Sometimes, what we truly desire in music does not confine to the traditional standards of excellence. Sometimes, a record comes along that is so far removed from the accepted norms that it amasses continuous listening out of straight curiosity. Sometimes, we are stimulated most when there is no level of expectation; no hype of a previous release to cloud our sincere judgment. Sometimes, that specific thing we are looking for is Go Tell Fire to the Mountain.
Last year, the world was subjected to Titus Andronicus’ sophomore release, The Monitor. A semi-concept album about the Civil War, The Monitor was a sprawling piece of modern-day punk rock; one that spewed out vulgarity, questionable instrumentation, and most significantly, imperfection around every corner. So why is the record held to the astronomical standards? You may ask. The Monitor struck a chord with many because it was fervent in accentuating its flaws, which is not only hard to come by these days, but identifies so precisely with the human race. Although sonically, The Monitor and WU LYF’s debut Go Tell Fire to the Mountain bear almost no resemblance to each other, both records portray the raw passion, sincerity, anthemic qualities that so adequately describe landmark releases.
WU LYF = World, Unite, Lucifer, Youth, Foundation
On the surface, the true meaning of WU LYF’s alias makes absolutely no sense. When analyzed separately, the acronym provokes a sense of concord, liveliness, and change, yet together the words create a great deal of ambiguity. For those that have been seeking the purpose of WU LYF as a band since day one, this has been a frustrating reality. Vigilant to not reveal anything that would bring their rationale into the public, WU LYF is nearly impossible to speak to. Why would a band be so distant? That can be explained with the simple fact that WU LYF’s power is rooted in their obscurity. With this said, the aforementioned statement goes much further than just the band’s tag.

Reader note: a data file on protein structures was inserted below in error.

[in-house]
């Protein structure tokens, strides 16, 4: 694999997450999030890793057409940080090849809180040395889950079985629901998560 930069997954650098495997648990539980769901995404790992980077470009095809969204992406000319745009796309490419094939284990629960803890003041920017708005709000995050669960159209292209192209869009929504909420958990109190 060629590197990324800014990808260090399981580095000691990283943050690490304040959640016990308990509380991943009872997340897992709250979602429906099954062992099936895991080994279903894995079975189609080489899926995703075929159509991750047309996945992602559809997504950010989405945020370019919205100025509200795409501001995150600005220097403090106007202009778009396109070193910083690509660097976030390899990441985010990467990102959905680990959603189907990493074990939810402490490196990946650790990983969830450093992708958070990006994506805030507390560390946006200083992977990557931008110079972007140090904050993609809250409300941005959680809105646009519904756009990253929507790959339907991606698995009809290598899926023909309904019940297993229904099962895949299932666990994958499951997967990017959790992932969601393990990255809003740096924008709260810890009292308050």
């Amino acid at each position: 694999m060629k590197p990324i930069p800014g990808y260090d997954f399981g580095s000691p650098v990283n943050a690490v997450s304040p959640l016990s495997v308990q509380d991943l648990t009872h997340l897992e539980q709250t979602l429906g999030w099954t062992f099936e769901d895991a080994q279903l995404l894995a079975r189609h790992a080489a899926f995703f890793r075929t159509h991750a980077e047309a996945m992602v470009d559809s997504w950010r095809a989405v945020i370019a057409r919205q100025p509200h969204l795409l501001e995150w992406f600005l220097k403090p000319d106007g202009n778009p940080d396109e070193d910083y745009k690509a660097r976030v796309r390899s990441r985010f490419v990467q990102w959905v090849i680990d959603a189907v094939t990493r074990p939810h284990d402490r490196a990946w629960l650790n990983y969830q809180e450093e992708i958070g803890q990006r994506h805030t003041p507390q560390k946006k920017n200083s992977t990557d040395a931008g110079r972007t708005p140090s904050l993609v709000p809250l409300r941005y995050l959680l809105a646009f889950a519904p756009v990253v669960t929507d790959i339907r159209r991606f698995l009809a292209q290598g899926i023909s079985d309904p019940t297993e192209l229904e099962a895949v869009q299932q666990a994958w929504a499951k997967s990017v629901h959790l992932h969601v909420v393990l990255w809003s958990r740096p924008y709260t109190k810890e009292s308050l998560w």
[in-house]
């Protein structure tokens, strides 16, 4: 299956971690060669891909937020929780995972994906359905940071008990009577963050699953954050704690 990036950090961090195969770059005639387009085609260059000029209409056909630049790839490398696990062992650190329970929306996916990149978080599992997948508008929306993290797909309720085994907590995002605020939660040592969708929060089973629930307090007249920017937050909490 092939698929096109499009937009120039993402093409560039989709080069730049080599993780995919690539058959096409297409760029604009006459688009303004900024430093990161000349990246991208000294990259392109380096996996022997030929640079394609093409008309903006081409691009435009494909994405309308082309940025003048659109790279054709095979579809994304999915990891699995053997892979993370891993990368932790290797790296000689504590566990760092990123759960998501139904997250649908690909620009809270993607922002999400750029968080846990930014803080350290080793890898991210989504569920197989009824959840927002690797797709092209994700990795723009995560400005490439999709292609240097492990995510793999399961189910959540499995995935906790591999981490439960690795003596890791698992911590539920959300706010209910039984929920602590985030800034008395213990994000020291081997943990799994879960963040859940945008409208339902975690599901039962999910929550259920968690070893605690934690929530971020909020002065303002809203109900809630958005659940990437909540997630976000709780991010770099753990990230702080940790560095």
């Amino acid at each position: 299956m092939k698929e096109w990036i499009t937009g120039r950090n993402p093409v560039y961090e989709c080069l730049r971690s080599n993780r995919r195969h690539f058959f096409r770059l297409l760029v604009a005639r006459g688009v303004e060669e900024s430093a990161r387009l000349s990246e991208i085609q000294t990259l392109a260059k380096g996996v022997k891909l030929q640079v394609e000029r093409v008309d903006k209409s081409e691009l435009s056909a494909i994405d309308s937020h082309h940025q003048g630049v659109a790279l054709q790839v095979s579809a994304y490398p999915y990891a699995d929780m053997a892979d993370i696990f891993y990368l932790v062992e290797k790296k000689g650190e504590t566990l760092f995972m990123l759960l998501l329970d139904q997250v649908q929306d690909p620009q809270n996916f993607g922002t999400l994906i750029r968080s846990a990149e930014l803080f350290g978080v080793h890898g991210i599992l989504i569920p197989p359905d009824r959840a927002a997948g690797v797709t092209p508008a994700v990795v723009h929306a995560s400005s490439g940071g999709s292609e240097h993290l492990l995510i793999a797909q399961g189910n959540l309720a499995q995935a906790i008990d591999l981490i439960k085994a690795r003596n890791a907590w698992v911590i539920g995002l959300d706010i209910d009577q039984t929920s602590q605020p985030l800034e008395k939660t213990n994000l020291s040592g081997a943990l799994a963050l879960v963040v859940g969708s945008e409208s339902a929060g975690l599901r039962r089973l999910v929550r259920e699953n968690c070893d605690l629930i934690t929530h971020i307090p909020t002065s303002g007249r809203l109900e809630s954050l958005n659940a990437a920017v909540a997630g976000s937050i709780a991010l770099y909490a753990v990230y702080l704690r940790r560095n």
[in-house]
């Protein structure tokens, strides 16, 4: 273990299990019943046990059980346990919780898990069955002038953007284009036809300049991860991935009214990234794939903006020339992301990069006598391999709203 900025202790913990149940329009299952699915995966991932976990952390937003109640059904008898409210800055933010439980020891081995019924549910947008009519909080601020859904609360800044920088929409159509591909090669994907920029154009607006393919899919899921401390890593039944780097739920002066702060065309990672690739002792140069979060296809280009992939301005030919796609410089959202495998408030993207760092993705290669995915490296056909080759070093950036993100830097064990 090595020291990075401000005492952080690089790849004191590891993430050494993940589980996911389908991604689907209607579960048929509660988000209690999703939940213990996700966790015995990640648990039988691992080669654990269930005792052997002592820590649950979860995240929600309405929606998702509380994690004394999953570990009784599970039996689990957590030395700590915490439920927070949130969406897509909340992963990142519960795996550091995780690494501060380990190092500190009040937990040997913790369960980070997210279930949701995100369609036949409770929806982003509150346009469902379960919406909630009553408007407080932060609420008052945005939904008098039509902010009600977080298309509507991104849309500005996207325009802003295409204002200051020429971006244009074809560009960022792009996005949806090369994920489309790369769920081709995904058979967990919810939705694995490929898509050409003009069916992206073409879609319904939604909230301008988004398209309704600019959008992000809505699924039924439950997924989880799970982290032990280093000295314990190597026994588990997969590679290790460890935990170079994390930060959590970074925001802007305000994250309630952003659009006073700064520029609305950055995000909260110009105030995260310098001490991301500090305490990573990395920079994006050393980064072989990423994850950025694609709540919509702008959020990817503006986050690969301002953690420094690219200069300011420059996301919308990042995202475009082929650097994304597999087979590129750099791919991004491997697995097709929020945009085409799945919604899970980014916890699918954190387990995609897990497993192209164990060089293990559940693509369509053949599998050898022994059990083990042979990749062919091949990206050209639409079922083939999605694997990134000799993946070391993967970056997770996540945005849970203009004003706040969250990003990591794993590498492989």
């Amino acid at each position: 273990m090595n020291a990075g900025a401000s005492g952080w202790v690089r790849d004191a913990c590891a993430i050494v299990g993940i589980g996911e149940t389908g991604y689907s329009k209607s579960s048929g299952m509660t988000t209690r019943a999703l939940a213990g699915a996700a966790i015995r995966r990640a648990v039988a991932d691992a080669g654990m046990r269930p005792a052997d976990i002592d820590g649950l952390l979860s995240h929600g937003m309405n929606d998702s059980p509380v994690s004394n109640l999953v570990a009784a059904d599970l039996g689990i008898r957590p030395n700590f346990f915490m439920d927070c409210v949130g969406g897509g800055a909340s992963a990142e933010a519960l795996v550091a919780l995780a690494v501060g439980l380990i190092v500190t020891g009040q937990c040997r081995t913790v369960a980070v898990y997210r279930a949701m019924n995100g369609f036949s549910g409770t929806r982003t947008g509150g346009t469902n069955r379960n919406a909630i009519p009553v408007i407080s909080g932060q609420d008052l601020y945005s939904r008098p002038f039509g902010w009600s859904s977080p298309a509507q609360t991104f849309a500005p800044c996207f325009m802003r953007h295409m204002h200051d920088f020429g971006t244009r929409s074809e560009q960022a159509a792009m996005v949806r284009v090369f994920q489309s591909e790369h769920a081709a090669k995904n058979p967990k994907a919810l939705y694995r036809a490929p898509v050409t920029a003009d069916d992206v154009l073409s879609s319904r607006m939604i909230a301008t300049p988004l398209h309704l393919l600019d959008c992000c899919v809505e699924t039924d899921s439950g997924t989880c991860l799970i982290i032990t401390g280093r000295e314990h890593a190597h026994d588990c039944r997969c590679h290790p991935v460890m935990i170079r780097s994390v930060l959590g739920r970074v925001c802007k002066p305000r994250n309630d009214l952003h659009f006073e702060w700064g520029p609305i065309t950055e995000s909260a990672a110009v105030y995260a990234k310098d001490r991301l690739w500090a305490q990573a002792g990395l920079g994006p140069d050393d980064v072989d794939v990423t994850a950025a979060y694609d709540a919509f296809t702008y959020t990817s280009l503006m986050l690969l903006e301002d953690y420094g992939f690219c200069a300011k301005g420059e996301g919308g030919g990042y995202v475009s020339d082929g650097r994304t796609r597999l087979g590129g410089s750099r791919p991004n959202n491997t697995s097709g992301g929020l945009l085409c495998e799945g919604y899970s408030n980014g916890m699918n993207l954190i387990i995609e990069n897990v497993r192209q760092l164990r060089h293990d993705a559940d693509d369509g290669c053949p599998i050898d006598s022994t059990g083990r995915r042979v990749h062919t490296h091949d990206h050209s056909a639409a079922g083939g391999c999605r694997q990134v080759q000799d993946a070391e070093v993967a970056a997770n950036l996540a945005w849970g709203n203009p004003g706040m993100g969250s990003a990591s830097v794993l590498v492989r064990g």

Just as The Monitor had been last year, Go Tell Fire to the Mountain is relentlessly over-the-top; providing the framework of a ridiculous collection of musical and lyrical ideas. The bold and potent instrumentation, which relies heavily on organs, noodling guitars, and a thunderous rhythm section creates a unique back-drop for the vague and nonsensical lyricism, yet the icing on the cake is presented by front-man Ellerly Roberts. From the time that we are introduced to Roberts two minutes into opener “LYF,” until his final shriek in “Heavy Pop,” the WU LYF vocalist is howling on the top of his lungs; bawling out the words that we can seldom decipher. With all of this said however, Go Tell Fire to the Mountain has the capacity to spark listening out of pure peculiarity, which is a rare phenomenon in modern day music. But what begins as curiosity, ultimately evolves into sheer amazement. When Go Tell Fire to the Mountain hits its stride, you stop caring about what WU LYF actually means by all of this and start seeing the record for what it is; one of a fucking kind.
When it comes down to it all, one does not need to even have a clue about what WU LYF’s message is about. Inevitably, the more we find out about WU LYF, the less significant they will become. Go Tell Fire to the Mountain isn’t just striking because of its uniqueness and oddly infectious hooks, or the fact that the record is ballsy, jubilant, or flat-out beautiful at any given time. The Manchester natives’ debut brings about the remarkable sentiment of unity within its anthems, just as Titus Andronicus’ The Monitor had done. And isn’t that the greatest message of all?
2. Cave Song
3. Such a Sad Puppy Dog
4. Summas Bliss
5. We Bros
6. Spitting Blood
8. Concrete Gold
9. 14 Crowns for Me and for My Friends
10. Heavy Pop